The 13 Worst Health and Fitness Trends of 2022

The 13 Worst Health and Fitness Trends of 2022

Photo:  Tero Vesalainen (Shutterstock)

Photo: Tero Vesalainen (Shutterstock)

When it comes to health and fitness trends, we’ve seen some doozies this year. Some are silly and ineffective; others are potentially lethal. Let’s reminisce about the worst of them, and promise ourselves we won’t fall for any of their ilk in the new year.

Testicle tanning

Photo:  Janos Kummer (Getty Images)

Photo: Janos Kummer (Getty Images)

This was the year that suntanning your balls (ideally with a $1,600 panel of red lights) made it big. For a while now it’s been one of the niche practices that the tech-bro-biohacker crowd thinks is totally normal, but that the rest of us absolutely laugh at. This year, Tucker Carlson brought it into the mainstream. Thanks, Tucker.

Read more

Ditching weight training because of cortisol

Photo:  sfilippovs (Shutterstock)

Photo: sfilippovs (Shutterstock)

Cortisol is a hormone that has many roles in our bodies, including forming memories and regulating our salt balance. One of its better-known functions relates to stress and inflammation, and from this grain of truth TikTok influencers have constructed a story about how lifting weights increases cortisol, and cortisol makes you gain weight, and therefore if you want to be skinny you need to put down the barbell and only do Pilates.

Almost none of this is true. Exercise does temporarily increase cortisol levels, but that’s not a bad thing; hitting our bodies with a recoverable form of stress is literally the point of exercise.

DIY herbal abortions

Photo:  Chepko Danil Vitalevich (Shutterstock)

Photo: Chepko Danil Vitalevich (Shutterstock)

Both before and after Roe v. Wade was overturned, people made sure to pass each other tips about abortion access on social media. Some of these were helpful, like websites where you can connect with an organization that can help you get an abortion. Others were downright dangerous, like insinuating that anyone with an unwanted pregnancy can easily terminate it by drinking a cup of pennyroyal tea. Meanwhile, the scientific literature has documented deaths from self-administered pennyroyal. The stuff can cause liver failure.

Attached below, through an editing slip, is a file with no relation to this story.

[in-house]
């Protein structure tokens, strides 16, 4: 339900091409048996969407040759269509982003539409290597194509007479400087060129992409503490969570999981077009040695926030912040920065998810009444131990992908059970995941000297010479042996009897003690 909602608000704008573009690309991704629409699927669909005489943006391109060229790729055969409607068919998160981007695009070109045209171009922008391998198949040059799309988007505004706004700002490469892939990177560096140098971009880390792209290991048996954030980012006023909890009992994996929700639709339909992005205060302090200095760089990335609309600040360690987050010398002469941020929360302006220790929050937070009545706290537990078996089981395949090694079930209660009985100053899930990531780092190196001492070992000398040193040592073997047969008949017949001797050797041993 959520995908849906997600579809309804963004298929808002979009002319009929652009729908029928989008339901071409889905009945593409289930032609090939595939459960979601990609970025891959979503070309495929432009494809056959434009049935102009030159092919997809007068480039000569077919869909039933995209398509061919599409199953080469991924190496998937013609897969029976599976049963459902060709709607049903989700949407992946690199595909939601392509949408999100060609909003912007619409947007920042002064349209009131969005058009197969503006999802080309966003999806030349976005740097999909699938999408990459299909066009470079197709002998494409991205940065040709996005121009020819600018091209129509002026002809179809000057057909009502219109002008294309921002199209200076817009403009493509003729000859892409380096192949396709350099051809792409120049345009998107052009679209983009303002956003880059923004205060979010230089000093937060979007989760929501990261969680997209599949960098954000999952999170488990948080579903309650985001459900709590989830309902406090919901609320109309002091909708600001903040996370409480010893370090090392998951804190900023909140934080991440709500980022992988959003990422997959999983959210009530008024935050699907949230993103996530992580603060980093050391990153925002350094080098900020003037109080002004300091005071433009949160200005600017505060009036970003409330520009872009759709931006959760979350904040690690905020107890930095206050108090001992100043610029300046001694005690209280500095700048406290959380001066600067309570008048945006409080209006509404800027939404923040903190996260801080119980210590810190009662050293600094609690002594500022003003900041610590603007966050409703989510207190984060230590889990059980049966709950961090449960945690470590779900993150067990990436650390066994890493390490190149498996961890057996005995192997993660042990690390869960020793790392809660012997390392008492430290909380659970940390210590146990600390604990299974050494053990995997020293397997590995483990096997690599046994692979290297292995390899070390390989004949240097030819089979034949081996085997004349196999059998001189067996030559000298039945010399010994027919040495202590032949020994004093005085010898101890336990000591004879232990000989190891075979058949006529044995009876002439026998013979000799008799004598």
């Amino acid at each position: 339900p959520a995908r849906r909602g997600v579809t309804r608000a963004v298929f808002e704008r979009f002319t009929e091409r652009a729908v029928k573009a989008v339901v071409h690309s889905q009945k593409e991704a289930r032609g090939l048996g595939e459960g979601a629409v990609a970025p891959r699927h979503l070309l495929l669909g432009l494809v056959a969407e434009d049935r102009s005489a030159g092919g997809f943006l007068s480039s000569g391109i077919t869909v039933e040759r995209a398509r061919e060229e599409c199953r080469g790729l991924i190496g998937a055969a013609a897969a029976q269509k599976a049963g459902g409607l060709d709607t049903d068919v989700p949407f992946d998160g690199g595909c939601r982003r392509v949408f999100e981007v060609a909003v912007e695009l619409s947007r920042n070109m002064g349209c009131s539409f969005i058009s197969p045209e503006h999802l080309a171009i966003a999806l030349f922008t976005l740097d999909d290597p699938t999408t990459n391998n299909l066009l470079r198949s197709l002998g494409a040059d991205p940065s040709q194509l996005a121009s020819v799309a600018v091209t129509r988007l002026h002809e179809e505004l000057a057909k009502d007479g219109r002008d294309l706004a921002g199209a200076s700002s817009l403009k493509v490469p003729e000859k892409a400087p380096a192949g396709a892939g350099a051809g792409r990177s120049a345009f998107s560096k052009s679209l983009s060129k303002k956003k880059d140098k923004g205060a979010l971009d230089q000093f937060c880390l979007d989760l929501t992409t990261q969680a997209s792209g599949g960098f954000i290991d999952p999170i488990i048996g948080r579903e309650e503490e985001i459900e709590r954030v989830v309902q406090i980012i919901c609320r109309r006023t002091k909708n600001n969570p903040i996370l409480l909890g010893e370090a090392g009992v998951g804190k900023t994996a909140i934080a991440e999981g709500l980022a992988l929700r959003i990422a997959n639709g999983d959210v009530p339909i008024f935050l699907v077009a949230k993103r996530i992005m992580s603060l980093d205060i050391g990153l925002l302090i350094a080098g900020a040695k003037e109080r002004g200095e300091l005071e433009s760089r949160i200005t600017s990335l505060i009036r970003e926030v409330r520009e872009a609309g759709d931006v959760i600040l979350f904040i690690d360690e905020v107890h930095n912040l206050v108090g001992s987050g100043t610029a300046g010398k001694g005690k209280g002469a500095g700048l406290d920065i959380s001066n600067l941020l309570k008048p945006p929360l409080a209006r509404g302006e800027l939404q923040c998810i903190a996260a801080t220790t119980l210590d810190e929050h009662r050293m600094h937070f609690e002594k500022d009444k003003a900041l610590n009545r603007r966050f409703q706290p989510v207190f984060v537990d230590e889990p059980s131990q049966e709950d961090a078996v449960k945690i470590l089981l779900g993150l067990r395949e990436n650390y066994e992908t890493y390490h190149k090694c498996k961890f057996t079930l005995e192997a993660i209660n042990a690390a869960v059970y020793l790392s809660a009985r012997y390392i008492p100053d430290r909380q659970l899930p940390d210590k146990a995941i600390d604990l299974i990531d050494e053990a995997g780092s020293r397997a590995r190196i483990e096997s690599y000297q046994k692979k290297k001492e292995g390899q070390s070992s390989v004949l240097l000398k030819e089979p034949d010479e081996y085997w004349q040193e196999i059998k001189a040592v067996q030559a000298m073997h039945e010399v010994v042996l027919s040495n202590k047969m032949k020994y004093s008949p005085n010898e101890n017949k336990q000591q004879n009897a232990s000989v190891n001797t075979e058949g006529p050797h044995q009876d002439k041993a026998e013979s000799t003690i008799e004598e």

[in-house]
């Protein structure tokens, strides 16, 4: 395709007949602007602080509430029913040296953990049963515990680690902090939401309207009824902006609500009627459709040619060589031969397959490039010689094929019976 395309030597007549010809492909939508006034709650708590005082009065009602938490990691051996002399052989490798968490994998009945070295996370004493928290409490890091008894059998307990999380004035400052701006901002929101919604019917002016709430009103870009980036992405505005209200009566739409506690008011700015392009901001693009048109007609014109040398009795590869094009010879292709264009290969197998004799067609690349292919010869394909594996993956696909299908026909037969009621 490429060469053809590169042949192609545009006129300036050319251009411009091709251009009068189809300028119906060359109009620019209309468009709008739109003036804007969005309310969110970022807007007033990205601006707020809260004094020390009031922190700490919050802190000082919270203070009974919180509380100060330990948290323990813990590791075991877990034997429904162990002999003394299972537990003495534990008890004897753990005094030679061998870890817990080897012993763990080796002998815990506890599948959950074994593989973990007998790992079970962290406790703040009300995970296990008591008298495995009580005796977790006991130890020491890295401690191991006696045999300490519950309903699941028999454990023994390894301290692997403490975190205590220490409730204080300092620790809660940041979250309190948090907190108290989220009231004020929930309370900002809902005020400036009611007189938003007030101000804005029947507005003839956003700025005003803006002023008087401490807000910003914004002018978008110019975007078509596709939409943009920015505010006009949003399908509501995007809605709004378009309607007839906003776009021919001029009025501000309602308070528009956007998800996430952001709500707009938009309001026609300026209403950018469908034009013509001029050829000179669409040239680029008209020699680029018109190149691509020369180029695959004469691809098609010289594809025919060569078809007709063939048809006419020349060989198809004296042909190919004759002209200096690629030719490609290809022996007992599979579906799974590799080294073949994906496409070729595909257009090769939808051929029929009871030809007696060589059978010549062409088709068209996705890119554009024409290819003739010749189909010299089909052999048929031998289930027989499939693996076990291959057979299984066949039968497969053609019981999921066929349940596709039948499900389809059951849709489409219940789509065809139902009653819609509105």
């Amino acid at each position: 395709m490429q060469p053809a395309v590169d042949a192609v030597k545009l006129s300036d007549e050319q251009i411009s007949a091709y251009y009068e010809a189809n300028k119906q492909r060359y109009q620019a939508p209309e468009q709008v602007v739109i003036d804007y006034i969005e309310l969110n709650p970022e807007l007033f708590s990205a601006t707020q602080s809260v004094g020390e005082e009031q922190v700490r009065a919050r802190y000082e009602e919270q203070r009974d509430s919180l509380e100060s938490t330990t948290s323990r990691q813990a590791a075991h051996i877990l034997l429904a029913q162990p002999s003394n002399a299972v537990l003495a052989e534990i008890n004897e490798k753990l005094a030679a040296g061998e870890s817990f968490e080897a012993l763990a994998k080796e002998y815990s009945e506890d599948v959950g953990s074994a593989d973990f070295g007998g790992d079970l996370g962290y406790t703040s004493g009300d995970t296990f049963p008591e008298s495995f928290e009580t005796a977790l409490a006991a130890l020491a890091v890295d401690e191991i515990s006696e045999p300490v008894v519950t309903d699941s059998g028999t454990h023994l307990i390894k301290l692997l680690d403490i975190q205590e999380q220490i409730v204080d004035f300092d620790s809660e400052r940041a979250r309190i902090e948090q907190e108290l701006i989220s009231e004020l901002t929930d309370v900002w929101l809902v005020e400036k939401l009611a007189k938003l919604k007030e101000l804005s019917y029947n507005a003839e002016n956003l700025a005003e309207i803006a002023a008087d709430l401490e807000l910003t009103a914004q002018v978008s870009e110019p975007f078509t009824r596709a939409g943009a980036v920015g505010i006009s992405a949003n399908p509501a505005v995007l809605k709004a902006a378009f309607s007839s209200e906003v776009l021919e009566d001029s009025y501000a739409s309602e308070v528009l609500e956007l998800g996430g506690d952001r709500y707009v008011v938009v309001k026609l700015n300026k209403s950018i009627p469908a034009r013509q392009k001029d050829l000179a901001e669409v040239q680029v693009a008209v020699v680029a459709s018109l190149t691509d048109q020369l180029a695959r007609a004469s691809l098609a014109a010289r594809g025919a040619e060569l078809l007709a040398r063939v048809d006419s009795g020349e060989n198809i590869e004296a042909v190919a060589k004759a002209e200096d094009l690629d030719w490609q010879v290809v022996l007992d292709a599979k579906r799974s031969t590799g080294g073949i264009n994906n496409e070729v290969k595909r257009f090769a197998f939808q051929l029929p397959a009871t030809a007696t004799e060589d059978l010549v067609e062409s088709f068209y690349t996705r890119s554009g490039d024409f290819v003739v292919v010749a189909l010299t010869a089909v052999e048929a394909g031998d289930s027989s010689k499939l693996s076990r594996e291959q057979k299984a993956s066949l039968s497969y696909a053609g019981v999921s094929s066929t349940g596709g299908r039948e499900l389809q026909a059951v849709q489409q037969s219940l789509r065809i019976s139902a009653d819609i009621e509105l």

In truth, herbal abortions are far more dangerous than the medical kind, and they don’t even necessarily work. Or, as I put it in the post linked above: “This is a medical procedure. It’s one where you may be going into it not even knowing the appropriate dosage, the side effects to watch out for, the success rate, or the risks you are taking. Would you accept that for anything else?”

Vinegar for weight loss

Photo:  denira (Shutterstock)

Photo: denira (Shutterstock)

I think by now we all know there isn’t “one weird trick” for weight loss, but people keep trying to sell it to us, anyway. I wrote this year about how all weight loss “hacks” suck, inspired by yet another mainstream publication putting blatantly false claims into a headline. In this case, the claim was about vinegar, but read more at that link for some even more egregious ones—including the idea that putting “a spread” on toast is going to somehow achieve “fast weight loss.”

The 12-3-30 treadmill workout

Photo:  Microgen (Shutterstock)

Photo: Microgen (Shutterstock)

Incline treadmill walking is a fine way to get your cardio, but the 12-3-30 workout lands on this list because its specificity is asinine. All the TikTok girlies swear by 12{35112b74ca1a6bc4decb6697edde3f9edcc1b44915f2ccb9995df8df6b4364bc} incline, 3.0 miles per hour, for 30 minutes on the treadmill. Why? I scream to the heavens. This combination of settings is going to be too hard for many beginners, and too easy for some fitter folks. PS: It’s not a secret to weight loss, and it doesn’t replace strength training either.

The “internal shower”

Photo:  New Africa (Shutterstock)

Photo: New Africa (Shutterstock)

Of all the silly gut health trends we’ve seen on TikTok, the “internal shower” has got to be my favorite. In one glass you have fiber (from chia seeds) and a healthy dose of hydration (from the water). It’s supposed to be good for, uh, cleaning you out. Or, in other words: the influencers have reinvented Metamucil. Only this time, it gets a squeeze of fresh lemon juice, the wellness version of fairy dust.

Being scared of situps

Photo:  Stephen McCluskey (Shutterstock)

Photo: Stephen McCluskey (Shutterstock)